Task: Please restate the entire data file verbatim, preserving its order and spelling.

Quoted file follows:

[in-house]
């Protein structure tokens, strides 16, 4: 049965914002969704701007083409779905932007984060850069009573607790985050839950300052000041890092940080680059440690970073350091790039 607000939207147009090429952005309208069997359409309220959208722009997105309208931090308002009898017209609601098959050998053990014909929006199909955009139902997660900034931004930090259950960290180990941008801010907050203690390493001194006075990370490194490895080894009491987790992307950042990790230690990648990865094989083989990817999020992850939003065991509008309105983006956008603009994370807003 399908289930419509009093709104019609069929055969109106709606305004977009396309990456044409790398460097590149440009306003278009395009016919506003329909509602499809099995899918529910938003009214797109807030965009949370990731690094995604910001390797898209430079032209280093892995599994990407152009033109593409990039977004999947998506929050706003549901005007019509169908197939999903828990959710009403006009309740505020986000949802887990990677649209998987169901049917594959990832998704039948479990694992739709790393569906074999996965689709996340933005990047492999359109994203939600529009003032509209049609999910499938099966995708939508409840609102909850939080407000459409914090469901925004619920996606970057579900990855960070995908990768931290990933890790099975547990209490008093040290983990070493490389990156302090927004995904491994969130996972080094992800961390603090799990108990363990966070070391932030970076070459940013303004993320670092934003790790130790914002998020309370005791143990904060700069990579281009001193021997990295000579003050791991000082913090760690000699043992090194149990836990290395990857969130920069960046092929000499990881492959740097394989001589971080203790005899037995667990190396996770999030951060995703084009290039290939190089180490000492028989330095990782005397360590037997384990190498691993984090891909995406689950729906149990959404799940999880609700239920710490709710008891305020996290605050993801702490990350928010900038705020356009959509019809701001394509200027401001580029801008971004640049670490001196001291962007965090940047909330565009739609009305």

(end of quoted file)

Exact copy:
[in-house]
């Protein structure tokens, strides 16, 4: 049965914002969704701007083409779905932007984060850069009573607790985050839950300052000041890092940080680059440690970073350091790039 607000939207147009090429952005309208069997359409309220959208722009997105309208931090308002009898017209609601098959050998053990014909929006199909955009139902997660900034931004930090259950960290180990941008801010907050203690390493001194006075990370490194490895080894009491987790992307950042990790230690990648990865094989083989990817999020992850939003065991509008309105983006956008603009994370807003 399908289930419509009093709104019609069929055969109106709606305004977009396309990456044409790398460097590149440009306003278009395009016919506003329909509602499809099995899918529910938003009214797109807030965009949370990731690094995604910001390797898209430079032209280093892995599994990407152009033109593409990039977004999947998506929050706003549901005007019509169908197939999903828990959710009403006009309740505020986000949802887990990677649209998987169901049917594959990832998704039948479990694992739709790393569906074999996965689709996340933005990047492999359109994203939600529009003032509209049609999910499938099966995708939508409840609102909850939080407000459409914090469901925004619920996606970057579900990855960070995908990768931290990933890790099975547990209490008093040290983990070493490389990156302090927004995904491994969130996972080094992800961390603090799990108990363990966070070391932030970076070459940013303004993320670092934003790790130790914002998020309370005791143990904060700069990579281009001193021997990295000579003050791991000082913090760690000699043992090194149990836990290395990857969130920069960046092929000499990881492959740097394989001589971080203790005899037995667990190396996770999030951060995703084009290039290939190089180490000492028989330095990782005397360590037997384990190498691993984090891909995406689950729906149990959404799940999880609700239920710490709710008891305020996290605050993801702490990350928010900038705020356009959509019809701001394509200027401001580029801008971004640049670490001196001291962007965090940047909330565009739609009305």